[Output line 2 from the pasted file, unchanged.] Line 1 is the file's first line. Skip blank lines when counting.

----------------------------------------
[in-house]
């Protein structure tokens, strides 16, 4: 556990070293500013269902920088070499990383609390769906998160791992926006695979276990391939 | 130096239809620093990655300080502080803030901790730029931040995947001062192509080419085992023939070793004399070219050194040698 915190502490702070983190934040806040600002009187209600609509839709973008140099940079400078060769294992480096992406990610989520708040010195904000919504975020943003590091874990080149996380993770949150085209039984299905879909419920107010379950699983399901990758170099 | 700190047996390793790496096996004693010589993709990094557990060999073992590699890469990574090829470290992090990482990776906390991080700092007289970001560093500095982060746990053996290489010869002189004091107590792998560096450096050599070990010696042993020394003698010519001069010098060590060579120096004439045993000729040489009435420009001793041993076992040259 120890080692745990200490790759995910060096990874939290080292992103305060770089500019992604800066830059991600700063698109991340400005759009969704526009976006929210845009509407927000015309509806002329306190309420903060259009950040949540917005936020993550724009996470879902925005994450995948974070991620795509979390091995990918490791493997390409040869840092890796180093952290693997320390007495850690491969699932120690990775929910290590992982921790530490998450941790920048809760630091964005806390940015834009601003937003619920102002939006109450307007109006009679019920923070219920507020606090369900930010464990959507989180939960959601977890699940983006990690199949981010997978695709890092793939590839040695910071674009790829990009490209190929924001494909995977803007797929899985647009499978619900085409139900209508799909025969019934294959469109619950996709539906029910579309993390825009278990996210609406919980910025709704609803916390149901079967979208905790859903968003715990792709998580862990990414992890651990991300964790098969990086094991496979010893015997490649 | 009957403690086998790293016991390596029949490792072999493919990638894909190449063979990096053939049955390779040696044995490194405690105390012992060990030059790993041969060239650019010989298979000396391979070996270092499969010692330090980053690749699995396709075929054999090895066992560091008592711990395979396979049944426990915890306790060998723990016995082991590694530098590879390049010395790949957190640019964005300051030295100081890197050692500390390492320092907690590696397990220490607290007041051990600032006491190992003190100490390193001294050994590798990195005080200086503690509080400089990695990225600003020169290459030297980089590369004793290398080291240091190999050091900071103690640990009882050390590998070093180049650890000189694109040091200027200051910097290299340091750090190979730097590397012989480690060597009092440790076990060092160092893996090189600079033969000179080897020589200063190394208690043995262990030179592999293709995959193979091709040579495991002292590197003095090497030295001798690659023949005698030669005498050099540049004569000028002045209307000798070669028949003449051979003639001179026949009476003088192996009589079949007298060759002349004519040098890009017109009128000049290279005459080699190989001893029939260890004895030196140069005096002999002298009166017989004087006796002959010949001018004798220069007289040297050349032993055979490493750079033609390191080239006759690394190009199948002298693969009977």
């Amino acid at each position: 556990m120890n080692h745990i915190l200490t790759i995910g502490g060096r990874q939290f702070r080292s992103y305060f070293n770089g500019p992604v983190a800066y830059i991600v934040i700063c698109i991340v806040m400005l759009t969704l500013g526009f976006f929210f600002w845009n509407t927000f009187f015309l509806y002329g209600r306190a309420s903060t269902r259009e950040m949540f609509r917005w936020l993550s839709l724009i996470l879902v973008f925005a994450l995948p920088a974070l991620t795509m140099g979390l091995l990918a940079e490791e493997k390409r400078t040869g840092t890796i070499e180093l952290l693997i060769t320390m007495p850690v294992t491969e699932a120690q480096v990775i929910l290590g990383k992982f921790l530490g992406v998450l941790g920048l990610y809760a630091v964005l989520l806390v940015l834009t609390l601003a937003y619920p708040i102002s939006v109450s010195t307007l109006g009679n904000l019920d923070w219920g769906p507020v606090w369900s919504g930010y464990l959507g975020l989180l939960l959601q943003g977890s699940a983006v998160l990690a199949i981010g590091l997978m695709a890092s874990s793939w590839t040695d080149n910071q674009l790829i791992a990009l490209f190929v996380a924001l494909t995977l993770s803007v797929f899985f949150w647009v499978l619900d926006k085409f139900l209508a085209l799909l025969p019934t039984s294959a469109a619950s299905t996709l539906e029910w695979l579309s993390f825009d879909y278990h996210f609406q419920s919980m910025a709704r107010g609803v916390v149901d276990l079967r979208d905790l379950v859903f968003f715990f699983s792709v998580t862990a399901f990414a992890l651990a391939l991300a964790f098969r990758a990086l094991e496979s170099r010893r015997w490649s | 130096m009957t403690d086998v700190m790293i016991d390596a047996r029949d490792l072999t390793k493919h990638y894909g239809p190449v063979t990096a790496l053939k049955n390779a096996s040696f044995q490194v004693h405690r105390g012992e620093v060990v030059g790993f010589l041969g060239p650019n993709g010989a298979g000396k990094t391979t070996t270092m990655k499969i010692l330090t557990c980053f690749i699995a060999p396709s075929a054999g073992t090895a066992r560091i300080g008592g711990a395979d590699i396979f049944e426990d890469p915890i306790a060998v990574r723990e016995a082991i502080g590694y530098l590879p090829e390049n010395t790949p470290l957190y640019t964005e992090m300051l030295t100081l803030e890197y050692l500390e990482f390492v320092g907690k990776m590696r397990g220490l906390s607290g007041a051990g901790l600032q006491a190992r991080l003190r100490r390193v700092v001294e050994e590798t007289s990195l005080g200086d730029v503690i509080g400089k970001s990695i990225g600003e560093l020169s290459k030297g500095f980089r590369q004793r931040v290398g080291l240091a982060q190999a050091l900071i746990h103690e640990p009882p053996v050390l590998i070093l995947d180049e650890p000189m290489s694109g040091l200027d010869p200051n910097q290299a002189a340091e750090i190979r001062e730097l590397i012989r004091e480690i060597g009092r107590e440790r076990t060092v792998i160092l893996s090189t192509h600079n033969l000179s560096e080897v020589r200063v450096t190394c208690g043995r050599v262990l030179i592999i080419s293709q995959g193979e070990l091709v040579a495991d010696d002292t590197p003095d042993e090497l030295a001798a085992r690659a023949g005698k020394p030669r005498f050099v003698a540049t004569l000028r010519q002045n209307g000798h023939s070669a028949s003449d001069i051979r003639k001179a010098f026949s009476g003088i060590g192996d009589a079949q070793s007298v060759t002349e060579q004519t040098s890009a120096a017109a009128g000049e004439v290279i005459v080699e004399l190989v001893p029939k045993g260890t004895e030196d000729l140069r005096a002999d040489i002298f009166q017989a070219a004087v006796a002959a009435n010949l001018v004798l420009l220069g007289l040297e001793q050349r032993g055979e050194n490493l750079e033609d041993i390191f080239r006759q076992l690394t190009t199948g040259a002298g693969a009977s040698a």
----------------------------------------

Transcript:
């Protein structure tokens, strides 16, 4: 556990070293500013269902920088070499990383609390769906998160791992926006695979276990391939 | 130096239809620093990655300080502080803030901790730029931040995947001062192509080419085992023939070793004399070219050194040698 915190502490702070983190934040806040600002009187209600609509839709973008140099940079400078060769294992480096992406990610989520708040010195904000919504975020943003590091874990080149996380993770949150085209039984299905879909419920107010379950699983399901990758170099 | 700190047996390793790496096996004693010589993709990094557990060999073992590699890469990574090829470290992090990482990776906390991080700092007289970001560093500095982060746990053996290489010869002189004091107590792998560096450096050599070990010696042993020394003698010519001069010098060590060579120096004439045993000729040489009435420009001793041993076992040259 120890080692745990200490790759995910060096990874939290080292992103305060770089500019992604800066830059991600700063698109991340400005759009969704526009976006929210845009509407927000015309509806002329306190309420903060259009950040949540917005936020993550724009996470879902925005994450995948974070991620795509979390091995990918490791493997390409040869840092890796180093952290693997320390007495850690491969699932120690990775929910290590992982921790530490998450941790920048809760630091964005806390940015834009601003937003619920102002939006109450307007109006009679019920923070219920507020606090369900930010464990959507989180939960959601977890699940983006990690199949981010997978695709890092793939590839040695910071674009790829990009490209190929924001494909995977803007797929899985647009499978619900085409139900209508799909025969019934294959469109619950996709539906029910579309993390825009278990996210609406919980910025709704609803916390149901079967979208905790859903968003715990792709998580862990990414992890651990991300964790098969990086094991496979010893015997490649 | 009957403690086998790293016991390596029949490792072999493919990638894909190449063979990096053939049955390779040696044995490194405690105390012992060990030059790993041969060239650019010989298979000396391979070996270092499969010692330090980053690749699995396709075929054999090895066992560091008592711990395979396979049944426990915890306790060998723990016995082991590694530098590879390049010395790949957190640019964005300051030295100081890197050692500390390492320092907690590696397990220490607290007041051990600032006491190992003190100490390193001294050994590798990195005080200086503690509080400089990695990225600003020169290459030297980089590369004793290398080291240091190999050091900071103690640990009882050390590998070093180049650890000189694109040091200027200051910097290299340091750090190979730097590397012989480690060597009092440790076990060092160092893996090189600079033969000179080897020589200063190394208690043995262990030179592999293709995959193979091709040579495991002292590197003095090497030295001798690659023949005698030669005498050099540049004569000028002045209307000798070669028949003449051979003639001179026949009476003088192996009589079949007298060759002349004519040098890009017109009128000049290279005459080699190989001893029939260890004895030196140069005096002999002298009166017989004087006796002959010949001018004798220069007289040297050349032993055979490493750079033609390191080239006759690394190009199948002298693969009977």